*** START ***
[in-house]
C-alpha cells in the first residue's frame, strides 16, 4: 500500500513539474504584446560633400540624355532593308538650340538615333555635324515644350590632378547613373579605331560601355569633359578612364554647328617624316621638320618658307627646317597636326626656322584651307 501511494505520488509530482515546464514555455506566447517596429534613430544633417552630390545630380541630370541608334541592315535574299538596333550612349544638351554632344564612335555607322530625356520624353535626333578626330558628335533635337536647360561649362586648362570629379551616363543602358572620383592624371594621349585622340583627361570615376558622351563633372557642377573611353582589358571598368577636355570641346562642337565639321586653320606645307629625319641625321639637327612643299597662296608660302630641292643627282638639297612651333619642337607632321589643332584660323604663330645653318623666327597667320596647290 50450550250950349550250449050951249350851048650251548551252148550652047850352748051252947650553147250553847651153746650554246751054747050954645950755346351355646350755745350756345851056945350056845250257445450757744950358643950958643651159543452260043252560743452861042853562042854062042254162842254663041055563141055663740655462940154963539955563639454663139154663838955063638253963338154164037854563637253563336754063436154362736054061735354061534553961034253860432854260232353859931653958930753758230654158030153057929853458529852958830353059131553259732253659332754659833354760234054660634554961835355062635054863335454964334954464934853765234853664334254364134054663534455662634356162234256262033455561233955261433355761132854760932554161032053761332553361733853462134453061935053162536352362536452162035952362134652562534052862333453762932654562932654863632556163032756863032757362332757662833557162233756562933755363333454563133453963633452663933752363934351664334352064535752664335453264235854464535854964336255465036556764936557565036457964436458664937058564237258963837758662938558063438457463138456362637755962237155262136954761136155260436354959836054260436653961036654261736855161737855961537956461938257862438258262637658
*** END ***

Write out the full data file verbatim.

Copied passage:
[in-house]
C-alpha cells in the first residue's frame, strides 16, 4: 500500500513539474504584446560633400540624355532593308538650340538615333555635324515644350590632378547613373579605331560601355569633359578612364554647328617624316621638320618658307627646317597636326626656322584651307 501511494505520488509530482515546464514555455506566447517596429534613430544633417552630390545630380541630370541608334541592315535574299538596333550612349544638351554632344564612335555607322530625356520624353535626333578626330558628335533635337536647360561649362586648362570629379551616363543602358572620383592624371594621349585622340583627361570615376558622351563633372557642377573611353582589358571598368577636355570641346562642337565639321586653320606645307629625319641625321639637327612643299597662296608660302630641292643627282638639297612651333619642337607632321589643332584660323604663330645653318623666327597667320596647290 50450550250950349550250449050951249350851048650251548551252148550652047850352748051252947650553147250553847651153746650554246751054747050954645950755346351355646350755745350756345851056945350056845250257445450757744950358643950958643651159543452260043252560743452861042853562042854062042254162842254663041055563141055663740655462940154963539955563639454663139154663838955063638253963338154164037854563637253563336754063436154362736054061735354061534553961034253860432854260232353859931653958930753758230654158030153057929853458529852958830353059131553259732253659332754659833354760234054660634554961835355062635054863335454964334954464934853765234853664334254364134054663534455662634356162234256262033455561233955261433355761132854760932554161032053761332553361733853462134453061935053162536352362536452162035952362134652562534052862333453762932654562932654863632556163032756863032757362332757662833557162233756562933755363333454563133453963633452663933752363934351664334352064535752664335453264235854464535854964336255465036556764936557565036457964436458664937058564237258963837758662938558063438457463138456362637755962237155262136954761136155260436354959836054260436653961036654261736855161737855961537956461938257862438258262637658